I wish ICQ would take their client from the late 90's and make a business version.
But Skype for Business (ahem, Lync) also has some fun, enterprisey restrictions that make no sense at all:
- You can’t send messages longer than a few sentences (stacktrace, code snippet are “too long”).
- You can’t send messages to offline contacts and have them receive it when they go back online. The message just disappears.
It works flawlessly and I despise every company that doesn't have Linq/Skype.
things randomly don't work (e.g. video in groups, picture whiteboards in groups), there's an inability to turn off highlights in group messages, and my machine locks up when a voice call comes in (because the skype client is using 4gb of RAM and windows has swapped it out)
only the MS group chat software comes close to being that awful, that feels like an intern's first C# app
Not unless there is sufficient opposition --- and by "sufficient", I mean almost everyone refusing to upgrade or suddenly moving to an alternative.
Flashy dumbed-down UIs seem to be the "modern" trend now. I hope it starts going back in the other direction, but sadly I doubt that will happen...
Look at Ubuntu's Unity. Apple's emoji bar. Microsoft's Windows 8.1 tiles.
(I have nothing to do with them other than wondering why everyone doesn't use it)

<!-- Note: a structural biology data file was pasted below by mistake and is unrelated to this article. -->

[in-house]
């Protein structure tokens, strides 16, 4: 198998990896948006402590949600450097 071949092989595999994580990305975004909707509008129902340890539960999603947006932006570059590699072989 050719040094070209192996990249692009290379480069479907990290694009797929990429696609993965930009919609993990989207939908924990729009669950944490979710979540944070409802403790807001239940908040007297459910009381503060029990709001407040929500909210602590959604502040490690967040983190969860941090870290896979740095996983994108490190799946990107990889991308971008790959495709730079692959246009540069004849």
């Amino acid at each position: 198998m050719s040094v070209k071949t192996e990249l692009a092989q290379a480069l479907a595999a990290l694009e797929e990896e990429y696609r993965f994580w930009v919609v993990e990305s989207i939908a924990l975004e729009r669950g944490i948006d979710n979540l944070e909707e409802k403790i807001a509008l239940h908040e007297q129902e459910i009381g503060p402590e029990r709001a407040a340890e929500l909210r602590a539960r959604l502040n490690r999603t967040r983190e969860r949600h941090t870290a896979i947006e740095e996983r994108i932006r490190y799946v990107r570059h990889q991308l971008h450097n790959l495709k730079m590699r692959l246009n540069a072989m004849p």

1. It is a resource hog. Laptops spit fire when they run hangouts for more than 10 minutes
2. It can be buggy and unreliable. Almost every 3rd hangout meeting, someone on my team is unable to hear others or is unable to use the mic. Fix can range anything between restarting the computer to killing audio processes.
In my experience, it is much less reliable on OS X than Linux.
If they manage to make it reliable and reduce resource usage, it'll be the perfect video conference app.
Also, it doesn't currently work on firefox which is a pain.
At the moment, it's easier to send people to a Slack channel to chat during a Hangout than to use Hangout's chat.
It really is good, at least on Chrome, but I worry that Google will let it stagnate.
Basically everything. It used to be the main communication tool of the Ingress community (precursor of Pokemon Go) due to it's integration with the game but 95% of all players have moved to Telegram because HO is a horribly broken piece of tech which becomes worse and worse after each update.